Louis Raymond experiments in his own gardens like

a mad scientist, searching out plants that most people have

never seen before & figuring out how to make them perform.- The Boston Globe

…Louis Raymond ensures that trees can grow in Brooklyn…

or just about any other place where concrete consumes

the dirt and skyscrapers shield the sunshine.- USA Today


NEW Trips to Take!

Myrtle's easy when the conditions are right.


NEW Plants to Try!

Louis tries to capture the exact words to describe the fleeting but deep pleasures to be found in these Summer-into-Autumn incredibles.


New Gardening to Do!

Allergic to bees? You can still have an exciting garden, full of flowers and color and wildlife.


Plant Profiles

Purple-leaved Wild Chervil



When does a weed become a garden necessity?  Purple foliage helps.  I once grew a purple-leaved cultivar of dandelion, for heaven's sake.


Here's purple-leaved Wild Chervil.  The green-leaved species self-seeds so relentlessly that it's banned in several states.  (Google over to your State's noxious weed list to check if this plant is a possibility.)  The purple-leaved one is a favorite in English gardens, and yet it's easy, hardy, lovely, and, yes, legal in Rhode Island.  I had to try it. 


The flower stems are so leafless and so thin that the flat heads of pure-white flowers seem to be levitating.  Only thanks to their unusual deep-purple color are the stems visible at all.  Growing this plant near huge-leaved and gold-leaved plants is (I'm pleased to have discovered) how to display all partners in the dance to perfection.


The plant is worth some close-ups too.  The dark and ferny foliage rivals the best purple-leaved cimicifuga.  While this individual has sprouted in the cracks between stones in the dining terrace, it would be an even better show if I follow my own advice, and planted it amid smaller bright-leaved stuff.  Ah: I'll transplant a few seedlings into one of my colonies of yellow-leaved moneywort, whose dense mat of round chartreuse leaves would be a vivid contrast.




And how 'bout these teensy flowers, in tiny clusters held out into space on those spidery stems?  They escape being twee because of their dark stems' sinister "bottom-note" prowess.  Purple-leaved Wild Chervil would be right at home in a sorcerer's garden.




No wonder this plant is so appealing:  Eager, self-reliant, graceful, collaborative—and sinister.  It brings out the gardening wizard in us all.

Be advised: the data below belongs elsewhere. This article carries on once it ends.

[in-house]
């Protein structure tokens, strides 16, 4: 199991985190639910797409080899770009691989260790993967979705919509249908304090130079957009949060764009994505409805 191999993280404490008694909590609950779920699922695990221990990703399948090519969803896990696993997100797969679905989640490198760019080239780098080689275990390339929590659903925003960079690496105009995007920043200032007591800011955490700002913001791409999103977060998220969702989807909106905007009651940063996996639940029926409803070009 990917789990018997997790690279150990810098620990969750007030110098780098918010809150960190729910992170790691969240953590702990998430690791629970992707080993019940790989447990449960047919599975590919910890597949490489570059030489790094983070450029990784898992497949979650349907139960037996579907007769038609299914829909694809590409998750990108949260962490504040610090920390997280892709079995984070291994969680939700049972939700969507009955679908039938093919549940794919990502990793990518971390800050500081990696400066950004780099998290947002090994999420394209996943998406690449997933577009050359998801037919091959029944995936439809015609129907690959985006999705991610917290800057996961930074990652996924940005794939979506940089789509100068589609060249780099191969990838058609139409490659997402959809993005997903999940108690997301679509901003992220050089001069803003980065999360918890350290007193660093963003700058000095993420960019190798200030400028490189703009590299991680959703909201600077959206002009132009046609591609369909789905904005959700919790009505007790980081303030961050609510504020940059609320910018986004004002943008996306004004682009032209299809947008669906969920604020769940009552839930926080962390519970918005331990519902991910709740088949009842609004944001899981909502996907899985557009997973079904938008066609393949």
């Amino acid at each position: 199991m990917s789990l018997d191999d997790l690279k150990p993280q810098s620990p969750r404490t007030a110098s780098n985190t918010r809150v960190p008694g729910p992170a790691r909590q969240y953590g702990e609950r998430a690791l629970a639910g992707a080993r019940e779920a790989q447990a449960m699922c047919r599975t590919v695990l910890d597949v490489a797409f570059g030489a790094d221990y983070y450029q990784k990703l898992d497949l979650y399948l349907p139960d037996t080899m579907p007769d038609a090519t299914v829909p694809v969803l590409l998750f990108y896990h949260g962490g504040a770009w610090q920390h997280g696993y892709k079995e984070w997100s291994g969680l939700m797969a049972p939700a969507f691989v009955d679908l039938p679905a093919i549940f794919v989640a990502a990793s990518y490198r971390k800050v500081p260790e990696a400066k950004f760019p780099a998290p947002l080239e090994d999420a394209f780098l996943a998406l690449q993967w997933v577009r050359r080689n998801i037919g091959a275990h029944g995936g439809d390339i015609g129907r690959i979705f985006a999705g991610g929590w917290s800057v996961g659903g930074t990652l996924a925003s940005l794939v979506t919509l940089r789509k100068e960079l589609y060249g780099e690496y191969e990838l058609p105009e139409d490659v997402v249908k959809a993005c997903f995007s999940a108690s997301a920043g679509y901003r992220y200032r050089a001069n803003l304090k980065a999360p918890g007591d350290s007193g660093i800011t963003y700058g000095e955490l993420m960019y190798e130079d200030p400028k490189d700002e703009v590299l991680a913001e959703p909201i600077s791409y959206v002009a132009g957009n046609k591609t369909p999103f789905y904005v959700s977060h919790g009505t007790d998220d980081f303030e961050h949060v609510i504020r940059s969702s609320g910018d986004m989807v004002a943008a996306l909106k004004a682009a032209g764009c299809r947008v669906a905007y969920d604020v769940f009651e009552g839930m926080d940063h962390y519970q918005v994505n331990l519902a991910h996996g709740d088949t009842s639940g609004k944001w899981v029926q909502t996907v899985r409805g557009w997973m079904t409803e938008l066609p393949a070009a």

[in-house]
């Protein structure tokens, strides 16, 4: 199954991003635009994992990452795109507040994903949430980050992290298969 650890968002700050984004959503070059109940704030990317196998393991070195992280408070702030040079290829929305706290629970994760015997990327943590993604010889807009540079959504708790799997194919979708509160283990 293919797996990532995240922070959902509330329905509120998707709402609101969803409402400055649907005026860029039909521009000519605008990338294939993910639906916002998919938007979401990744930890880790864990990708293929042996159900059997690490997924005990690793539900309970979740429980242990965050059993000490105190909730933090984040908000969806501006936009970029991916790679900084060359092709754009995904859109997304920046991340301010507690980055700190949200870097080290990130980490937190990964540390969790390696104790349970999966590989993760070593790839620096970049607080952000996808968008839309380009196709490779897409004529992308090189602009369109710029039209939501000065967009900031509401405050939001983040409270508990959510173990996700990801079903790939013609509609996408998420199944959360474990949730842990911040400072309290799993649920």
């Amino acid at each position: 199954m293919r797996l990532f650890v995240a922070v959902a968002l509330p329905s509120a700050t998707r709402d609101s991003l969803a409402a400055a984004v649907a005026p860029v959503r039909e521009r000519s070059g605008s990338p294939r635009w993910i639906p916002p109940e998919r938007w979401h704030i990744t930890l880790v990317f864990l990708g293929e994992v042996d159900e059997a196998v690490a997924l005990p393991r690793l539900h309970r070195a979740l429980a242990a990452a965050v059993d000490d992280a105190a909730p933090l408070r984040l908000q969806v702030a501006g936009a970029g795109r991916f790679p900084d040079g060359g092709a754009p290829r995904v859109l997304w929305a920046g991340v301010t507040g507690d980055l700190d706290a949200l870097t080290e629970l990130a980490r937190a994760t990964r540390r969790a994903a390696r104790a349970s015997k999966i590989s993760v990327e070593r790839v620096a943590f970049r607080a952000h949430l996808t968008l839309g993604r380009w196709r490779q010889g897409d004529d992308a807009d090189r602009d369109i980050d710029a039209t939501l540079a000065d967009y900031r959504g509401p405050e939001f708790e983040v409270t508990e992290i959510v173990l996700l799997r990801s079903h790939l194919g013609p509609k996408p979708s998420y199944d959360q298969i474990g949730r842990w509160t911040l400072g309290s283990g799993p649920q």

Here's how to grow this dark beauty:


Latin Name

Anthriscus sylvestris 'Ravenswing'

Common Name

Purple-leaved Wild Chervil


Apiaceae, the Apium family.  (Apium?  One of hundreds of plants similar to carrots, celery, Queen Anne's Lace, dill, fennel, parsnip, lovage, cilantro, caraway, anise, and cow parsley.  Without the Apiaceae, cuisine the world-over would be vastly more boring.)

What kind of plant is it?



Zones 3 - 8


A classic biennial:  The first season, a low rosette of foliage that dies down to the ground for the Winter.  The second season, comparatively tall and floriferous stalks of small but showy flowers, with profuse self-seeding, after with the mother plant dies. 

Rate of Growth


Size in two years

The first-year rosette is under a foot tall and wide.  In flower the second year, the clump is about two feet tall and slightly less wide.


Ferny and airy:  The foliage rosette is open and graceful, and the erect but thin flower stalks, almost entirely leafless and topped by Queen Anne's Lace-type flower heads, are completely see-through. 

Grown for

the deep purple ferny foliage, a look-alike to the purple foliage of Cimicifuga 'Brunette'. 


the stems of the flower stalks, which are the same deep purple, to which the tiny five-petaled white flowers are a stunning contrast.  The foliage as well as the flowerstems are as good in bouquets as they are growing out in the garden.


The airy nature of the plant makes it irresistible as a casual filler amid permanent groups of perennials and small shrubs, and also in bouquets.  It's also charming (even for this cynic) when it self-seeds into the cracks in dry-laid garden paving.  It isn't fearless enough to self-seed into the cracks in asphalt, though.

Flowering season

Mid Spring: Late May in Rhode Island.


Any regular  soil.  Full sun to part shade, although the foliage is the darkest in full sun.

How to handle it

The species itself is such a vigorous self-seeder that it's banned in several states.  'Ravenswing' comes true from seed almost 100%, thank goodness, but even so, you can remove nearly all the flower stems after they've peaked to help control the resultant seedlings.  (All the more reason to use 'Ravenswing' in plenty of bouquets.  This reduces the self-seeding while providing stylish and au courant interest inside.)  Seedlings transplant very well when small, but this is a tap-rooted plant—think "Carrot with Cool Foliage"—so it won't like to be moved after infancy.


Other than pre-emptive cutting of the flowerstems, for bouquets as well as to control self-seeding, this plant is maintenance-free.


Controlling the self-seeding.


The species itself should never be planted—and why should you, now that you can plant 'Ravenswing'?


On-line as well as at "destination" retailers.



Native habitat


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